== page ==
Muschamp Rd

Cheating on the rise in college

May 18th, 2006
Sauder School of Business logo

CNET has an article about it today. Having just completed an MBA program I know there were several cheating scandals at the schools I attended. In some cases nothing was done when the students were reported by other students or even the faculty. Only in one notable case where a student went straight to the Dean with the evidence was much done.

In that class they used a competitive grading scheme so the team that came first got the most marks. Turns out the team that came first plagiarized their paper off the net…

The CNET piece documents some of the creative uses of technology to cheat. It also quotes a survey by a Rutgers university professor where 2/3rds of American university students admit to cheating. That is poor, you can see why no child gets left behind, they all cheat. I’m an advocate for stiffer punishment for those caught cheating as a deterrent and to equalize things up for the minority who apparently don’t cheat.

Many years ago my fellow creative writing students were aghast I would put my one act play online. They figured it would just get plagerized. It probably has been the question is how many times and did anyone get caught? I put it online so people could read it and maybe perform it. Maybe systems like, which we used only during the Core at Sauder, will help protect things like online writing samples.

One other thing that happened while I was at Sauder is the sharing of study notes. Some of my classmates were overly competitive. Unfortunately their competitiveness was often overshadowed by dishonesty. We were encouraged to form ‘reading groups’ by our professors and these were suppose to be bunker like units where notes were swapped internally to reduce workloads. Unfortunately these were far from isolated islands of acedemia. Many people seemed to spend their time on MSN trying to weasel notes and answers out of other people rather than doing the actual work.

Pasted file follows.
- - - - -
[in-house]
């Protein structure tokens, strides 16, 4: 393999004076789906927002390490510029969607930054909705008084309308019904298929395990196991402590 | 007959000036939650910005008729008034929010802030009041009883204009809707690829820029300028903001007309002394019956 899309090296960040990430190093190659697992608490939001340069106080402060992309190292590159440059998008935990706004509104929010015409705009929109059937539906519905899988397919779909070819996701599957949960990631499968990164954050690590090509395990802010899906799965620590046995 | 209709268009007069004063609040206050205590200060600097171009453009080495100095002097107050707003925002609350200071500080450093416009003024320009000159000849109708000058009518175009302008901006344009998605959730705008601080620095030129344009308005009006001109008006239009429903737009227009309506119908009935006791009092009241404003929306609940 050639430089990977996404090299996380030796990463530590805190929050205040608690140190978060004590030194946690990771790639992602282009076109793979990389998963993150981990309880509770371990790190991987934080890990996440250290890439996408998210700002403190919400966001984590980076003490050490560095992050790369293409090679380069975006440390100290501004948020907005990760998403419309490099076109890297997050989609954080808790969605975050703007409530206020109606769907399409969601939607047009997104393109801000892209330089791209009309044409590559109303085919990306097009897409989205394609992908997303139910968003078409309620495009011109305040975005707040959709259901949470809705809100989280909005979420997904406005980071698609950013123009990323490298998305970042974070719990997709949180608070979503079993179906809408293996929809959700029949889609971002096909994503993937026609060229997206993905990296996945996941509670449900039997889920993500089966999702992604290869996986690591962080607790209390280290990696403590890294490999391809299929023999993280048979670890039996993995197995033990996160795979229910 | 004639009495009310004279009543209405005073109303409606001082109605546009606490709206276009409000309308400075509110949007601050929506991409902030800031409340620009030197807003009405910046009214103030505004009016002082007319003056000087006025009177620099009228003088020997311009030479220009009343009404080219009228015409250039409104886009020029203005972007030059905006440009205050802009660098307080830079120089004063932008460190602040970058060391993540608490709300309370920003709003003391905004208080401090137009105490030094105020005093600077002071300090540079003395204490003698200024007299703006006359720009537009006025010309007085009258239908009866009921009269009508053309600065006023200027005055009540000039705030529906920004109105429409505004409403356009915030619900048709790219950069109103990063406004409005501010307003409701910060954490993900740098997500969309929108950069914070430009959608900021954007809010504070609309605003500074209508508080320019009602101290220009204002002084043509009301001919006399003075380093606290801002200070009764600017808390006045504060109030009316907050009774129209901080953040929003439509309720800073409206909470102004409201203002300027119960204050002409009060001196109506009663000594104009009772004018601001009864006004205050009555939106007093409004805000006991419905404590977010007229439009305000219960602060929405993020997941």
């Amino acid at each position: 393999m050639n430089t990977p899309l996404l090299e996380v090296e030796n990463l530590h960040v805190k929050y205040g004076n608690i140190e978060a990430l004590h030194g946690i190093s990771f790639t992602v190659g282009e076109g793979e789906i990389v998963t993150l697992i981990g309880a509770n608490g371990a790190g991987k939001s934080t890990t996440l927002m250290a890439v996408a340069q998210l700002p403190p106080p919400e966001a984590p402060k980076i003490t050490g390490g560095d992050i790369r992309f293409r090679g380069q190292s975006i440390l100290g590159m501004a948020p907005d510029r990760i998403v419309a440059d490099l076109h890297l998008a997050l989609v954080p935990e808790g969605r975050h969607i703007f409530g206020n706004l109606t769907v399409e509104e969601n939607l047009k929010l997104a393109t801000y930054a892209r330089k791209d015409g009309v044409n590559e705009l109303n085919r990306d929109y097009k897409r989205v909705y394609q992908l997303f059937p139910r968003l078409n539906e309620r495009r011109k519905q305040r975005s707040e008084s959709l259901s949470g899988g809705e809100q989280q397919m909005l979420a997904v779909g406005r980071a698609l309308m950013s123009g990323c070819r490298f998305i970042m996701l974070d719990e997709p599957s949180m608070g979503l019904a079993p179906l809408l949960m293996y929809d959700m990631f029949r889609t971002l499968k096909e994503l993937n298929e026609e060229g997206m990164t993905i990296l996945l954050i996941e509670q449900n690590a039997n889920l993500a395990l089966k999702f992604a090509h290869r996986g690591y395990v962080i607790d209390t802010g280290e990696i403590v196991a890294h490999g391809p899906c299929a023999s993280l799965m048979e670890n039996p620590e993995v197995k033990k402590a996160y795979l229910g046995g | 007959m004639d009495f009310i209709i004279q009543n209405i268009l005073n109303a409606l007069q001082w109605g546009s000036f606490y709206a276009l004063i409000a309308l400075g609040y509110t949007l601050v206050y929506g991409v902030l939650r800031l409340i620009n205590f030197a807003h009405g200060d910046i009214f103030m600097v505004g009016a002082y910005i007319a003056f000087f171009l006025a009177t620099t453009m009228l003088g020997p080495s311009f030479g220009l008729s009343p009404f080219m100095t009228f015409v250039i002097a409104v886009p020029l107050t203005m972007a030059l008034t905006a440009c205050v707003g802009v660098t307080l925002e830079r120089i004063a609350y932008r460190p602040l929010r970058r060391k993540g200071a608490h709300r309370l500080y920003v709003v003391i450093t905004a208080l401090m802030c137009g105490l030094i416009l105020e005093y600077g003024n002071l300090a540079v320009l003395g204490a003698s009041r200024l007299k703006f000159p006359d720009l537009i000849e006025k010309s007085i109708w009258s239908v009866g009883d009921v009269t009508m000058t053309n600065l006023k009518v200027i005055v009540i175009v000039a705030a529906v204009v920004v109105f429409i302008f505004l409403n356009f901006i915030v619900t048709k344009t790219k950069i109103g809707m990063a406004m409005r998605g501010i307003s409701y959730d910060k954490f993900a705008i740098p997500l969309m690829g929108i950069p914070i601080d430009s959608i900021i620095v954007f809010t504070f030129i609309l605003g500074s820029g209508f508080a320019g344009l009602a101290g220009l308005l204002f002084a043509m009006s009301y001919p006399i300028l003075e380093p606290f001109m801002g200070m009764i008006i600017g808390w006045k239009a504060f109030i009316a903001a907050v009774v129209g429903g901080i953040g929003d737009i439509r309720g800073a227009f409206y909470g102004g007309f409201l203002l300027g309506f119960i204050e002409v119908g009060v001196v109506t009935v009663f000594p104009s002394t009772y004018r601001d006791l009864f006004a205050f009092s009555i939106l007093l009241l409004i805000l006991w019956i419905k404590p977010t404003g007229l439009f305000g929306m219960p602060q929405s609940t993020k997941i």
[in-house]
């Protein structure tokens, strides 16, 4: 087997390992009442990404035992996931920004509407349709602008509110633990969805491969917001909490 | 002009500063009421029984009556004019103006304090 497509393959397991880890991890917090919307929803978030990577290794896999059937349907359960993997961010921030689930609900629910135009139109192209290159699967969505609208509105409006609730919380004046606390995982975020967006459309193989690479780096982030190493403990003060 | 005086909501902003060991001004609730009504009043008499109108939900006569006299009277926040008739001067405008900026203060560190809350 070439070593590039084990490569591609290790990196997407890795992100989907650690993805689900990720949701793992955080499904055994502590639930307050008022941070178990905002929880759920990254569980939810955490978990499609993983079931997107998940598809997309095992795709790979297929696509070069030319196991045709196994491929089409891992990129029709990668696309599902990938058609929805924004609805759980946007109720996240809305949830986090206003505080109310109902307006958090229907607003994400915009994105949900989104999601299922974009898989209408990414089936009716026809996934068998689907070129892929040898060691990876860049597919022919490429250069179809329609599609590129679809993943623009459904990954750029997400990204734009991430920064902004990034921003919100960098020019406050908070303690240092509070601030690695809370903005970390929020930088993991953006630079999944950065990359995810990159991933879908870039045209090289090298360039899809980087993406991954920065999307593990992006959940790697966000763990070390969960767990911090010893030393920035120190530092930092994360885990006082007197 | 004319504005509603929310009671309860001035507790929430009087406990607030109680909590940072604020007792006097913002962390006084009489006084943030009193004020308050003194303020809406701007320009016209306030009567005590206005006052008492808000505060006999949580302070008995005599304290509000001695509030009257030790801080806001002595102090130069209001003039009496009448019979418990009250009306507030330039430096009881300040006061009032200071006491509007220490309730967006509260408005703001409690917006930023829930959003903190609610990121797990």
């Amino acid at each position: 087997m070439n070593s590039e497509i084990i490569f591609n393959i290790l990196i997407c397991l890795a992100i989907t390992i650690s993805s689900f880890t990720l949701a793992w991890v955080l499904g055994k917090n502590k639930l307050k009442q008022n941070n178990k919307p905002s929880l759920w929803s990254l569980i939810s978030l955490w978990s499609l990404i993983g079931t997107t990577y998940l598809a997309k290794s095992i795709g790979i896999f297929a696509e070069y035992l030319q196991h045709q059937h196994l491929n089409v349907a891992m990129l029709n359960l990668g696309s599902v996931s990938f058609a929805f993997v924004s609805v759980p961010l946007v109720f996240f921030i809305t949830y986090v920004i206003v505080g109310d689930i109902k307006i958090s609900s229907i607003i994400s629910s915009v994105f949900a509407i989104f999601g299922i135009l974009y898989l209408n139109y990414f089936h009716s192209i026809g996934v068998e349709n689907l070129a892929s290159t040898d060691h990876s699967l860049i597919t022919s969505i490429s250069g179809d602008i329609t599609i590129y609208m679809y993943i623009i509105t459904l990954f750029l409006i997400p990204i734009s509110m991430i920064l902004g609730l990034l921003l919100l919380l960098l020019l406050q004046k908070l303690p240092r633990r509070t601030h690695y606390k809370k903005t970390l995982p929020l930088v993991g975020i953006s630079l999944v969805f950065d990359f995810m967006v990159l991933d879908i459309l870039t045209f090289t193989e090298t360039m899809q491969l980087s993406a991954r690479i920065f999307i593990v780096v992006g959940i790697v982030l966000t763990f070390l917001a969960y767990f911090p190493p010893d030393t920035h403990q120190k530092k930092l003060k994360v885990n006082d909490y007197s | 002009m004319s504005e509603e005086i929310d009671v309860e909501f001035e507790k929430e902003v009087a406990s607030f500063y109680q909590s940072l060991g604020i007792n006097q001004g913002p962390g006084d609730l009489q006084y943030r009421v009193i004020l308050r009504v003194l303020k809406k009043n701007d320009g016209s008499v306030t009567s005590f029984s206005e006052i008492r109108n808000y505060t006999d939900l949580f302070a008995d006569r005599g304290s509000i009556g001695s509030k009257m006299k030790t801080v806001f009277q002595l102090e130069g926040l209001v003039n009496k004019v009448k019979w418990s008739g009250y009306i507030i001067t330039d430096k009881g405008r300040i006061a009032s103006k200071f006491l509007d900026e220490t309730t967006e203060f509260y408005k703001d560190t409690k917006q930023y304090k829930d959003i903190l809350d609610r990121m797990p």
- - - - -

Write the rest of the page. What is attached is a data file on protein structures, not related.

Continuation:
Notably during our big Core final exam their was a disagreement between what Steve Keller, who had appointed himself accounting guru for our group, said and that of another group’s ‘accounting guru’. There was confusion, dismay, and I volunteered to redo all the accounting for the case to solve the issue. After I had it roughly finished I sent it to two students who were also good at accounting to look over and went for coffee. When I got back I received an email saying all my accounting problems were solved, attached to the email were my own notes. They had zoomed around our entire MBA class in an hour or so and weren’t even attributed to me.

After that I seriously questioned sharing anything with anyone. In the end I tried to laugh it off and starting putting sentences like Muskie McKay wrote this in the middle of paragraphs as people are too lazy to take them out. I stopped giving out my notes, but eventually I decided the best way to beat the system wasn’t to play the same game and I made my notes available to the entire class. I did this because if I gave them to one person I knew damn well they would be distributed much further afield.

Of course no good deed goes unpunished.


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